Philadelphia: Smith, English and Co., 1865. 16p. pamphlet, vertical crease. Rear cover has spots of paste at top and bottom, perhaps neatly removed from a scrapbook.
"It has been the most tremendous shock that a nation has ever felt. He was taken in the full joy of victory, when his hopes and our hopes were being realized and celebrated. The war ended, the fetters of slavery broken, and our government re-established, like our Washington, we had anticipated for our Lincoln, some years of respite from toil, in the enjoyment of the honors and affection of grateful millions; but from all this he has been suddenly and forever removed; and it is this thought that has cast its shadow upon the heart of national exultation. We would fain wake him from his sleep and bid him rejoice with us in the complete triumph of our government. But we needed all this--these draped cities--this drooping of the flag--our joy-bells muffled. It was meet that one so exalted in the affection and confidence of the people, should die for the nation. We needed this crucible of affliction to chasten the national spirit, and to fuse us as the heart of one man; and in God's way it has been done...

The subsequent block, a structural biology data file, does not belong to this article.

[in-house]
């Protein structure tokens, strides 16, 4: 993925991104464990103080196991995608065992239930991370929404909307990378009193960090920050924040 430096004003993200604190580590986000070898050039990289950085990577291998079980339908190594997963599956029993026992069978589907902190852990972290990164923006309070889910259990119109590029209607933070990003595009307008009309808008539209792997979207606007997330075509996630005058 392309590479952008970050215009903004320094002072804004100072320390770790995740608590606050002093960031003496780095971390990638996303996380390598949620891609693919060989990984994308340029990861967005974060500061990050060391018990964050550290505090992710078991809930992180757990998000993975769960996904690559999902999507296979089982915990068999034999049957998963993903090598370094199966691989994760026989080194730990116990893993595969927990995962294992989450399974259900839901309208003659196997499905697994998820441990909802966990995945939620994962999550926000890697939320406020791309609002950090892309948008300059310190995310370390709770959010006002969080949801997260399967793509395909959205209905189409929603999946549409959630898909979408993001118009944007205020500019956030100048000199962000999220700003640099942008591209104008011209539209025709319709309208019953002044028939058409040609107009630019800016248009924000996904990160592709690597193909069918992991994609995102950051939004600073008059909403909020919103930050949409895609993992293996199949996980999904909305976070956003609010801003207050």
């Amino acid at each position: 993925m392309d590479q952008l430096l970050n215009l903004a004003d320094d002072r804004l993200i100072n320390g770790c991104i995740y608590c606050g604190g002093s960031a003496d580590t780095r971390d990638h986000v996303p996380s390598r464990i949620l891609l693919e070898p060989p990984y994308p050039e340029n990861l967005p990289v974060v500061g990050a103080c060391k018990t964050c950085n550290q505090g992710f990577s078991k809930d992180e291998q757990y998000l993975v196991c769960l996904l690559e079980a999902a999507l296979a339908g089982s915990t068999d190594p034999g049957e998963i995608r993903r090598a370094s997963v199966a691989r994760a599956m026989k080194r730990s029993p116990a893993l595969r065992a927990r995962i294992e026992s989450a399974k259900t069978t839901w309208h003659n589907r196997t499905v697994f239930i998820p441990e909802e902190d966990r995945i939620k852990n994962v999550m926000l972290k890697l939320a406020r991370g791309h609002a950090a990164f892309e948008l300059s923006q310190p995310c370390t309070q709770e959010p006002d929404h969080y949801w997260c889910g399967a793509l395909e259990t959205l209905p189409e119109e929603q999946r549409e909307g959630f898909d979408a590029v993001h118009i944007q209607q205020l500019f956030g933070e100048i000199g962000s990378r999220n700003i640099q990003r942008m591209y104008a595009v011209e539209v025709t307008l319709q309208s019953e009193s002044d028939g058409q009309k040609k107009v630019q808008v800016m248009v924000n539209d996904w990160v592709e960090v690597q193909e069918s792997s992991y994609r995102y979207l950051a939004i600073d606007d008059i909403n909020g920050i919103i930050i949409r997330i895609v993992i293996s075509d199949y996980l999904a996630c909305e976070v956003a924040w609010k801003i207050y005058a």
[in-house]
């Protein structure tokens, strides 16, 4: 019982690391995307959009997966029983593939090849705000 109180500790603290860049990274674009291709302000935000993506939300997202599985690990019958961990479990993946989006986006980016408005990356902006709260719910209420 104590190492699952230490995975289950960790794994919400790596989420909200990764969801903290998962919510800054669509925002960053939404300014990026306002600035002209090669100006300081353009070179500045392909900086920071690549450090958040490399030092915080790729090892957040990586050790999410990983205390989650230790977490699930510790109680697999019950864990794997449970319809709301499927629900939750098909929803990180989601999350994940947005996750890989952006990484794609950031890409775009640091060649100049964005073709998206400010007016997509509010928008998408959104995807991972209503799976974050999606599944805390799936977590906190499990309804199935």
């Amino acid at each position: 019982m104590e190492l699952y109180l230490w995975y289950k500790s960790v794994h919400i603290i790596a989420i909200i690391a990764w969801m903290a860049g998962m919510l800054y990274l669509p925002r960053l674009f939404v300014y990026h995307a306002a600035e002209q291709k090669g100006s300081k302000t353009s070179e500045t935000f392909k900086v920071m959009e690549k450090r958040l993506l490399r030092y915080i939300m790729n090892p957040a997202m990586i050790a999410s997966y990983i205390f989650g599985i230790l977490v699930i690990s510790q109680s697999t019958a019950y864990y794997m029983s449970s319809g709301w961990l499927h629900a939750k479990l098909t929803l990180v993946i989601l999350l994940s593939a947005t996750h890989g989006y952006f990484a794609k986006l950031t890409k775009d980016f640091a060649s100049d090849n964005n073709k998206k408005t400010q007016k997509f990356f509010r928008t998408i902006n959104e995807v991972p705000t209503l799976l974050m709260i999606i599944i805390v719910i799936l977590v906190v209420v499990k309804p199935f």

I would say, O, countrymen, it is not unmanly to weep for the mighty dead! but let us hasten to brush the tear from the eye, and gird ourselves to a higher manhood for the responsibilities of the hour. Every vestige of the rebellion must be crushed; its leaders must pay the penalty of their crimes; our government must be restored in its integrity. Fall in--dress up--join in the grand march of Providence--our God is marching on."